Interactive Surveillance, a live installation by artist Annabel Manning and technologist Celine Latulipe, was held at the Dialect Gallery in the NoDa arts district of Charlotte, N.C. on Friday, December 10th, 2010. I attended this event with the intention of capturing some of the interaction between the participants and the artistic content during the experience, but I came away with so much more. The themes embedded in the installation struck a chord with me on several different levels.
Friday's version of Interactive Surveillance provided participants the opportunity to use wireless gyroscopic mice to manipulate simulated lenses on a large video display. The video displayed on the screen was a live feed from a camera located in the stairway leading to the second-floor gallery. When both lenses converged on the screen, a picture was taken of the stairway scene, and then automatically sent to Flickr. Although it was possible for one person to take a picture of the scene holding a mouse in each hand, the experience was enhanced by collaborating with a partner.
In another area of the gallery, guests had the opportunity to use wireless mice to interact with previously recorded surveillance video on another large display. The video depicted people crossing desert terrain at night from Mexico to the U.S. In this case, the digital lenses on the screen functioned as search lights, illuminating - and targeting- people who would prefer not to be seen or noticed in any way. On a nearby wall was another smaller screen with the same video content displayed on the larger screen. This interaction is demonstrated in the video below:
A smaller screen was set out on the refreshment table so participants could view the Flickr photostream of the "surveillance" pictures taken of the stairway. On a nearby wall was a smaller digital picture frame that provided a looping video montage of Manning's photo/art of people crossing the border.
The themes explored in the original Interactive Surveillance include border surveillance, shadow, and identity, delivered in a way that creates an impact beyond the usual chatter of pundits, politicians, and opinionators. The live installation provided another layer to the event by providing participants to be the target of the "stairway surveillance", as well as play the role of someone who conducts surveillance.
In a way, the live component of the present installation speaks to the concerns of our present era, where the balance between freedom and security is shaky at best. It is understandable that video surveillance is used in our nation's efforts to protect our borders. But in our digital age, surveillance is pervasive. In most public spaces it is no longer possible to avoid the security camera's eye. Our images are captured and stored without our explicit knowledge. We do not know the identities or the intentions of those who view us, or our information, remotely.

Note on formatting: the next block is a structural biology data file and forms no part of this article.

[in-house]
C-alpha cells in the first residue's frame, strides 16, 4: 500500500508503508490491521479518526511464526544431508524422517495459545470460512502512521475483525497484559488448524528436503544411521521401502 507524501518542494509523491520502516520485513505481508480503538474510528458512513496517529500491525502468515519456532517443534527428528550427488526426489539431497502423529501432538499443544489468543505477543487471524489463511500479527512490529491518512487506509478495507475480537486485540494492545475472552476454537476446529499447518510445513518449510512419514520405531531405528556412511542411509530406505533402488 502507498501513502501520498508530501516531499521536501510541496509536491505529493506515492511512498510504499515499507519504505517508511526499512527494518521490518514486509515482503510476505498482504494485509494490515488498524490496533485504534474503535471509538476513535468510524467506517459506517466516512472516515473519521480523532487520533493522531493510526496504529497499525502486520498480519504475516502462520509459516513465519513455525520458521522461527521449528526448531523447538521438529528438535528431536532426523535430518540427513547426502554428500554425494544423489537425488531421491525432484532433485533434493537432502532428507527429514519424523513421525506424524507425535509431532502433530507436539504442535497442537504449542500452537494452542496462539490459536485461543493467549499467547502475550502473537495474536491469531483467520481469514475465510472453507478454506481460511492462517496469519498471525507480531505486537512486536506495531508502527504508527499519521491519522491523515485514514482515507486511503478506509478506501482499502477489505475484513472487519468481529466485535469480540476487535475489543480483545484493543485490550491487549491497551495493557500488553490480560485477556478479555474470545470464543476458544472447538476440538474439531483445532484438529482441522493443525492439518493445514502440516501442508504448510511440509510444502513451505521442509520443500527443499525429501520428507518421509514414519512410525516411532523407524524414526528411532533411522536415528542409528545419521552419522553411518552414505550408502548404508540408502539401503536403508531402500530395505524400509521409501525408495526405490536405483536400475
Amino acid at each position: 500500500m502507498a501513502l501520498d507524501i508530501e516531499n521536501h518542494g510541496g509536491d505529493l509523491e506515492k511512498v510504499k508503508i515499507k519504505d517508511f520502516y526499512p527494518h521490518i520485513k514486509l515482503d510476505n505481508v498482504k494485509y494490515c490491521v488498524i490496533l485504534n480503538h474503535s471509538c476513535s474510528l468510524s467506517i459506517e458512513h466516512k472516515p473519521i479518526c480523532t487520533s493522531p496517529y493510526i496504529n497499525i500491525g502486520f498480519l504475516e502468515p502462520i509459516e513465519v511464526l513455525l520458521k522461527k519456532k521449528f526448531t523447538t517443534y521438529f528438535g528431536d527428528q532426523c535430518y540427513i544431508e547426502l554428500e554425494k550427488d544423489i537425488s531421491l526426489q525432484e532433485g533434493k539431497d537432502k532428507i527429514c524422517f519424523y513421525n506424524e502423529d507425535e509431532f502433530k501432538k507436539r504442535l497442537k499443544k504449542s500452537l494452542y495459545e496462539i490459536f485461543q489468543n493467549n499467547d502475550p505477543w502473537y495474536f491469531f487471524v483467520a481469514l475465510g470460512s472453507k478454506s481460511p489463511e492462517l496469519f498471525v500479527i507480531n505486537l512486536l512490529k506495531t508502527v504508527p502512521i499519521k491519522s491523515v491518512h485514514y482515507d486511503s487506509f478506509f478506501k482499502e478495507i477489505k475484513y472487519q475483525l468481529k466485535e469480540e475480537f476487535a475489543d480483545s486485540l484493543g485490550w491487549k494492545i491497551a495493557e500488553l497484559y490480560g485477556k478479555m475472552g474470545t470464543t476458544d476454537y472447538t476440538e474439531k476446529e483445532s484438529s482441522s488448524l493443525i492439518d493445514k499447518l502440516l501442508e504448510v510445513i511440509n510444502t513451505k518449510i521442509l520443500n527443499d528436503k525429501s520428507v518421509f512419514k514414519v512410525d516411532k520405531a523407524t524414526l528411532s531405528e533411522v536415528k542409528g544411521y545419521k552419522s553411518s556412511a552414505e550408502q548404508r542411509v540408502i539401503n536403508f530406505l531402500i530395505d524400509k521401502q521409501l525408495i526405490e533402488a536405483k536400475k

We are numb to the ambient surveillance that surrounds us. We go about our daily activities without notice. We are silently tracked as we move across websites, dart in and out of supermarkets and shopping malls, and pay for our purchases with plastic. Our SMART phones know where we are located and will give out our personal information if we are not vigilant, as our default settings are often "public". It is easy to forget that the silent type of surveillance exists. It is not so easy to ignore more invasive types of "surveillance". We must agree to submit to a high degree of inspection in the form of metal detectors, baggage searches, and in recent weeks, uncomfortable physical pat-downs, for the privilege of traveling across state borders by plane, within our own country. In some airports, we are subject to whole-body scans that provide strangers with views of our most private spaces. We go along with this effort and prove our innocence on-the-spot, for the greater good. Conversely, we have multiple means of conducting our own forms of surveillance, through Internet searches, viewing pictures and videos posted to the web, and playing around with Google Streetview.
As I wandered around the Dialect Gallery with my video camera, I realized that I was conducting my own form of surveillance, adding another layer to the mix. Unfortunately, some of the time I had my camera pressed to "pause" when I thought I was filming, and vice versa, and as a consequence, I did not capture people using the wireless mice to interact with the content on the displays. I went ahead with my mission and created a short video reflection of my impressions of Interactive Surveillance.
If you look closely at the video between :40 and :47, you'll see some people from across the street from the gallery that I unintentionally captured, and now they are part of my surveillance. Although the video below was hastily edited, it includes music and sounds from the iMovie library that approximated the "soundtrack" that formed in my mind as I experienced the exhibit.
To get a better understanding of Interactive Surveillance, I recommend the following links:
Interactive Surveillance Website
Interactive Surveillance Flickr Photostream